The A-Theory of Time, The B-Theory of Time, and ‘Taking Tense Seriously’
Zimmerman (Dean)
Source: Dialectica, 59.4, December 2005, pp. 401-457(57)
Paper - Abstract

Paper StatisticsBooks / Papers Citing this PaperNotes Citing this PaperColour-ConventionsDisclaimer


Author’s Abstract

  1. The paper has two parts:
  2. First, I describe a relatively popular thesis in the philosophy of propositional attitudes, worthy of the name ‘taking tense seriously’; and I distinguish it from a family of views in the metaphysics of time, namely, the A-theories (or what are sometimes called ‘tensed theories of time’). Once the distinction is in focus, a skeptical worry arises. Some A-theorists maintain that the difference between past, present, and future, is to be drawn in terms of what exists: growing-block theorists eschew ontological commitment to future entities; presentists, to future and past entities. Others think of themselves as A-theorists but exclude no past or future things from their ontology. The metaphysical skeptic suspects that their attempt to articulate an ‘eternalist’ version of the A-theory collapses into merely ‘taking tense seriously’ – a thesis that does not imply the A-theory.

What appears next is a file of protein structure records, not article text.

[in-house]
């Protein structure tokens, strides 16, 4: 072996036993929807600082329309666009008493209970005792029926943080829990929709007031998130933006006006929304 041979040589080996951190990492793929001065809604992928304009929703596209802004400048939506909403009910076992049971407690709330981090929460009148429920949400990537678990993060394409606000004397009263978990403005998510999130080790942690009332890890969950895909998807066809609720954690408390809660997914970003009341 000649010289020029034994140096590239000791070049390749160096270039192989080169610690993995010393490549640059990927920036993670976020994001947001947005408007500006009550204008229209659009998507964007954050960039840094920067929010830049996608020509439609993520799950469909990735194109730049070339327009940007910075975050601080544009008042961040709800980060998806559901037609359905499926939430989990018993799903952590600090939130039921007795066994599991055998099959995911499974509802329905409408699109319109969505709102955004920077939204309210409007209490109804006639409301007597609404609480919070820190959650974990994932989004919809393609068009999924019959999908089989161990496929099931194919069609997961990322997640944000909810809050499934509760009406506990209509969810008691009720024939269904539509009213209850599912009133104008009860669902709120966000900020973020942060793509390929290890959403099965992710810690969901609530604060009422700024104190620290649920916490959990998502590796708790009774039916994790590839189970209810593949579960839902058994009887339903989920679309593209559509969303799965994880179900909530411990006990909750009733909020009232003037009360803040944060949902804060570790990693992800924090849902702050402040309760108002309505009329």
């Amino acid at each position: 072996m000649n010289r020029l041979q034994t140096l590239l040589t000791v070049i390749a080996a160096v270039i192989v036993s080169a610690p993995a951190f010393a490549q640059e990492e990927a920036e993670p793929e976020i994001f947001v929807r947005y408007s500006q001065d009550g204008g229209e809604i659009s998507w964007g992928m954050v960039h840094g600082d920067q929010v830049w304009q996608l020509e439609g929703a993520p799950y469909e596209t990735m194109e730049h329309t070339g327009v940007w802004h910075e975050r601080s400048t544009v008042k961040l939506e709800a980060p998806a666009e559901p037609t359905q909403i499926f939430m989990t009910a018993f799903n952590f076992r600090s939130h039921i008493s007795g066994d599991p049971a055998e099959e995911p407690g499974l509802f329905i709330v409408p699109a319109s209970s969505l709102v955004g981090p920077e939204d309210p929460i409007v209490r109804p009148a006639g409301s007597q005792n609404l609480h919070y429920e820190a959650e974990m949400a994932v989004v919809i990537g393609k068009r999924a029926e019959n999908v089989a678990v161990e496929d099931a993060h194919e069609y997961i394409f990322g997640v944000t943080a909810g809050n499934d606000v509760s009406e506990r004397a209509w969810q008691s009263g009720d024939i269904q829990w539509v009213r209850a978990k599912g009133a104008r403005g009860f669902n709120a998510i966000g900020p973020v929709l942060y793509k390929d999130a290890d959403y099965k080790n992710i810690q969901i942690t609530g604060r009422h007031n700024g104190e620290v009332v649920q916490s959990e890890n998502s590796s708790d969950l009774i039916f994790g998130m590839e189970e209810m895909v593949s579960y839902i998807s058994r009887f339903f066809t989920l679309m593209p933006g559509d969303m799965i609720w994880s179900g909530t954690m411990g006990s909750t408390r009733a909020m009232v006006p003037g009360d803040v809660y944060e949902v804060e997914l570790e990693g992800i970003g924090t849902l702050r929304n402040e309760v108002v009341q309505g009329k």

3. The second half of the paper is the search for a stable eternalist A-theory. It includes discussion of temporary intrinsics1, temporal parts, and truth.

Text Colour Conventions (see disclaimer)

  1. Blue: Text by me; © Theo Todman, 2019
  2. Mauve: Text by correspondent(s) or other author(s); © the author(s)



© Theo Todman, June 2007 - June 2019. Please address any comments on this page to theo@theotodman.com. File output:
Website Maintenance Dashboard
Return to Top of this Page Return to Theo Todman's Philosophy Page Return to Theo Todman's Home Page